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 Post subject: Harry to Marry
PostPosted: Tue Nov 28, 2017 1:47 am 
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buck private
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Quote:
Prince Harry to Wed American Actress Meghan Markle in the Spring
By Bridget Johnson November 27, 2017

https://pjmedia.com/news-and-politics/p ... le-spring/
No problem except for her politics: "While most become star struck by A-list actors, you'll only see me in awe of leaders effecting change. Politician and diplomat Madeleine Albright, UN Secretary General Ban Ki-moon," she wrote for Elle UK a year ago. "These are my heroes. These are my celebrities."

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 Post subject: Re: Harry to Marry
PostPosted: Tue Nov 28, 2017 4:17 pm 
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Madeleine Albright did some good shit didn't she?

Ban Ki-Moon just seems to be a dupe, so deeply steeped in the rhetoric of International Relations academics that he does more harm than good.

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 Post subject: Re: Harry to Marry
PostPosted: Tue Nov 28, 2017 11:58 pm 
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Anthropoid wrote:
Madeleine Albright did some good shit didn't she?

Ban Ki-Moon just seems to be a dupe, so deeply steeped in the rhetoric of International Relations academics that he does more harm than good.
Quote:
Continued from page 1

History now shows that the chief policy goals served by the Agreed Framework were those of Pyongyang, which racked up a highly successful exercise in nuclear extortion, and carried on, first secretly, then overtly, with its nuclear weapons program. As South Korea’s president had predicted, the Agreed Framework helped fortify Pyongyang’s totalitarian regime, rather than transforming it.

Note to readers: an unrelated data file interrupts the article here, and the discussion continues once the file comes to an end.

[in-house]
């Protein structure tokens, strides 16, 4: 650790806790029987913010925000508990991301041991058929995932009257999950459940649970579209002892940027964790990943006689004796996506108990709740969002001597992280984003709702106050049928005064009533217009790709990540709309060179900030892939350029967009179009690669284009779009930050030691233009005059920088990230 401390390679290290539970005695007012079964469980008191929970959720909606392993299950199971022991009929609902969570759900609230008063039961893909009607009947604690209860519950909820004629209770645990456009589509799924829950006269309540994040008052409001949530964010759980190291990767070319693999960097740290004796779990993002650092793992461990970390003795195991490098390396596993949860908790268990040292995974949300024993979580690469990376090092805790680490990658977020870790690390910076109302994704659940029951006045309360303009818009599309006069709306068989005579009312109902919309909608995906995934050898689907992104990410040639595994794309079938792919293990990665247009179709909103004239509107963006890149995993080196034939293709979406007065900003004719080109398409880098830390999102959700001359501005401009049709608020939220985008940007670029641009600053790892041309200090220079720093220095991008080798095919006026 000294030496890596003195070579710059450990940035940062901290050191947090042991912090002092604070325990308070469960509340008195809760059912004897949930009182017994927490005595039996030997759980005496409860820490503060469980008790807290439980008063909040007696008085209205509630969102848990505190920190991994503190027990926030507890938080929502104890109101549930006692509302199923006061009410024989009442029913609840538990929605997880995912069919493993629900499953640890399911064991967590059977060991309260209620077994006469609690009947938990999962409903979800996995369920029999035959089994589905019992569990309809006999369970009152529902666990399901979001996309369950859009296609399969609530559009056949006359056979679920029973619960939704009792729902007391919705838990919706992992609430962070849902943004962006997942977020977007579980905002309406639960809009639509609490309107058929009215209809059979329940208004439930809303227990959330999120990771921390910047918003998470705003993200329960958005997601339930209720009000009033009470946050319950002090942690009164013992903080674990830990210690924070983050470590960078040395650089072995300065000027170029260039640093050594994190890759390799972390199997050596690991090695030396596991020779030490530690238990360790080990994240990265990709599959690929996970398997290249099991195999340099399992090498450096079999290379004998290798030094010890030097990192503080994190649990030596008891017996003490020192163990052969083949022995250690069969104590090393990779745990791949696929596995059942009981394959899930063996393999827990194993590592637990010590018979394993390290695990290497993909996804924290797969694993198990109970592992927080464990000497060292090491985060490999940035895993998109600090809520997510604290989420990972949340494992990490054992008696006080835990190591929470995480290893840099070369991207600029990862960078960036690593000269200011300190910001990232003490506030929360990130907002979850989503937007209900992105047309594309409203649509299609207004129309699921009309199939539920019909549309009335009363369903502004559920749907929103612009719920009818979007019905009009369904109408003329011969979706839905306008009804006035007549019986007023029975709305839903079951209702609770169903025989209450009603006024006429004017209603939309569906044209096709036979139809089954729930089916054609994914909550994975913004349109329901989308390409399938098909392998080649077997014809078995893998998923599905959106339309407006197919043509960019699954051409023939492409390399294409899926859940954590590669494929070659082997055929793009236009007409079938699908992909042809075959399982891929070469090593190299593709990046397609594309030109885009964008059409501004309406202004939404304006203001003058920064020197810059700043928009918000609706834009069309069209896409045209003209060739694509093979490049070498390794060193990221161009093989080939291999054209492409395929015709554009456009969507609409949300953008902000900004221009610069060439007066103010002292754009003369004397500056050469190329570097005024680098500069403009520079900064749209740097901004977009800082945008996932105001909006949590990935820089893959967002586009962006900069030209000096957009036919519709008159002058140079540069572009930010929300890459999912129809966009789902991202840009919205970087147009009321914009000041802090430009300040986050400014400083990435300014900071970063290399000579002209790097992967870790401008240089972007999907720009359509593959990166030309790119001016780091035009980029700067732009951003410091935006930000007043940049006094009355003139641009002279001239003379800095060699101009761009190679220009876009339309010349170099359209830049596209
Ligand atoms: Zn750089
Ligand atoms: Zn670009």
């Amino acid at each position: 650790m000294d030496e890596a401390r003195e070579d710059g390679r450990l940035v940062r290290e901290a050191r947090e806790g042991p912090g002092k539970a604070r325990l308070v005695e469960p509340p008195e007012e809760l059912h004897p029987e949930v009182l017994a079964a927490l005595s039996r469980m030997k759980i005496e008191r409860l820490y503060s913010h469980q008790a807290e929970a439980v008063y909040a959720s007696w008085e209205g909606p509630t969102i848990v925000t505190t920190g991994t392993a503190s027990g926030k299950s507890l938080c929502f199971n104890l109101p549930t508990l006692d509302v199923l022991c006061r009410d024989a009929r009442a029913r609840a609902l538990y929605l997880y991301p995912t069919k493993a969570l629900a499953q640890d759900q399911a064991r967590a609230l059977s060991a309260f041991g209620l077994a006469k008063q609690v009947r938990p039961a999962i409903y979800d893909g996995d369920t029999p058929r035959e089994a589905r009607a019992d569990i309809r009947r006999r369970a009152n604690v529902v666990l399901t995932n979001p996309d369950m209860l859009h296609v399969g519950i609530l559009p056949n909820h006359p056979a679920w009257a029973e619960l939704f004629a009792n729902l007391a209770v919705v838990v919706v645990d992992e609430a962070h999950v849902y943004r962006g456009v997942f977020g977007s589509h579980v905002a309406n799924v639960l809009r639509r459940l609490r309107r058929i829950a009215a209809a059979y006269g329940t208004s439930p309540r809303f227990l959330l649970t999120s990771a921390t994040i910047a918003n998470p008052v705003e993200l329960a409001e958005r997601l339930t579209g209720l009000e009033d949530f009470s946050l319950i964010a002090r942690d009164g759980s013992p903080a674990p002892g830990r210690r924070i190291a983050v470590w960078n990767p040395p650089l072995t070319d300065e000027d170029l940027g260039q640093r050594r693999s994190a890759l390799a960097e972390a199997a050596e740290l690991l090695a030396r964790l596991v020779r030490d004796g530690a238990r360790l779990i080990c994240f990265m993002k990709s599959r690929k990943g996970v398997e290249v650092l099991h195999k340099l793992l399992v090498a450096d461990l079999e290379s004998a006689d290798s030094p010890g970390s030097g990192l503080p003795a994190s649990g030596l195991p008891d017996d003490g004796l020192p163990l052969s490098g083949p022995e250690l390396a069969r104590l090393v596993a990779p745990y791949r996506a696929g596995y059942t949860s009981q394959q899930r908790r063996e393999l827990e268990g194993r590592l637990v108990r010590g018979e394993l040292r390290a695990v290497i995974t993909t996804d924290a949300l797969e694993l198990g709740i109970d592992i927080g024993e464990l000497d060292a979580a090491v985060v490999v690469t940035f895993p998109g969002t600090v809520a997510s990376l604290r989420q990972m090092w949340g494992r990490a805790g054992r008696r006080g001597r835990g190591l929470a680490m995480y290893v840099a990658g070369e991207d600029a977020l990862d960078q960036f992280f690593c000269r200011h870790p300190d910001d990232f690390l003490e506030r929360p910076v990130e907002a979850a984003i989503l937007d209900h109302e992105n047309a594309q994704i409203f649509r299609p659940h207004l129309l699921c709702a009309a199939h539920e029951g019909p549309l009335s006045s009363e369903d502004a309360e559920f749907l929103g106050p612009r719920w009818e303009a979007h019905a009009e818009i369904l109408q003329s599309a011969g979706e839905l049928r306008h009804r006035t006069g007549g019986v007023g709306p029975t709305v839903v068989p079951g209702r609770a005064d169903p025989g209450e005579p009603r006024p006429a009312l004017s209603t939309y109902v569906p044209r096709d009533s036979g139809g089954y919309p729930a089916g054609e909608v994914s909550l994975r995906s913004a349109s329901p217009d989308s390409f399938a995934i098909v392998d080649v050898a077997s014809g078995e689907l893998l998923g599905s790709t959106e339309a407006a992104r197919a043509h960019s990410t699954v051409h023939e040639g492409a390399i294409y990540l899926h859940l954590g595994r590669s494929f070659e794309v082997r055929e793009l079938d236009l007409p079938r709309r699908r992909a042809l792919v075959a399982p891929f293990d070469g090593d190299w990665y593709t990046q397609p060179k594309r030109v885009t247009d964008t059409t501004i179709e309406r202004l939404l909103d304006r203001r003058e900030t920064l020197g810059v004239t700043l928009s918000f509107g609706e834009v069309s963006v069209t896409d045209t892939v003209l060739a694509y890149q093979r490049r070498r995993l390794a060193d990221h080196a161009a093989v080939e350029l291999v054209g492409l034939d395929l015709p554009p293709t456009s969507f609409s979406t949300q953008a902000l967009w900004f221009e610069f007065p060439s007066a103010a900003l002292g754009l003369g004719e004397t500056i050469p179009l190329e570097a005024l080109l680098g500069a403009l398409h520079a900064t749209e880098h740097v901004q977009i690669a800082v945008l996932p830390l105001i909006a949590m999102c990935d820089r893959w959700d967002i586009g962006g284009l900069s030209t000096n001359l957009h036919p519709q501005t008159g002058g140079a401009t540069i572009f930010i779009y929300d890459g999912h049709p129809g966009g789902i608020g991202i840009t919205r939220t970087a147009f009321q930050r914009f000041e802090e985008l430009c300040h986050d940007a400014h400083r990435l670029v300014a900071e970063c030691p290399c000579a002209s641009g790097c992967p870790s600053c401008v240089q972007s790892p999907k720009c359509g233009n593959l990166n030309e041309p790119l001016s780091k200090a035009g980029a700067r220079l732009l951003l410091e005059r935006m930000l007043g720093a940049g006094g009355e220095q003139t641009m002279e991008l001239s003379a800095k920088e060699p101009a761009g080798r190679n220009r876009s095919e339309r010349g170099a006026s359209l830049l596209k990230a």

Some of the negotiators involved in that 1994 deal have since argued that while the North Korean agreement eventually collapsed, it did at least delay Pyongyang’s progress toward nuclear weapons. What they tend to omit from that select slice of history is that the Agreed Framework helped rescue a North Korean regime which in 1994 was on the ropes. Just three years earlier, North Korea’s chief patron of decades past, the Soviet Union, had collapsed. The longtime Soviet subsidies to Pyongyang had vanished. China did not yet have the wealth to easily step in. And just three months before the nuclear deal was struck, North Korea’s founding tyrant, Kim Il Sung, died. His son and heir, Kim Jong Il, faced the challenge of consolidating power during a period of famine at home and American superpower ascendancy abroad.

But in the game of nuclear chicken, it was America that blinked. In exchange for North Korea’s promise to freeze and eventually dismantle its nuclear weapons program, the U.S. agreed to lead a $4.6 billion consortium to build two lightwater reactors for North Korea, and provide shipments of free heavy fuel oil for heating and electricity production while the new reactors were being built. This was augmented by U.S. security guarantees, easing of sanctions and promises to move toward normalizing diplomatic relations, with generous food aid thrown in.

By the late 1990s, just a few years into the deal, North Korea had become the largest recipient of U.S. aid in East Asia. That did not curb Kim Jong Il’s hostile ways. The Pyongyang regime put the interests of its military and its weapons programs before the needs of its starving population. In 1998, North Korea launched a long-range missile over Japan, a test for which it was hard to discern any purpose other than developing a vehicle to carry nuclear weapons. By that time, as a number of former Clinton administration officials have since confirmed, the U.S. was seeing signs that North Korea was cheating on the nuclear deal by pursuing a secret program for uranium enrichment.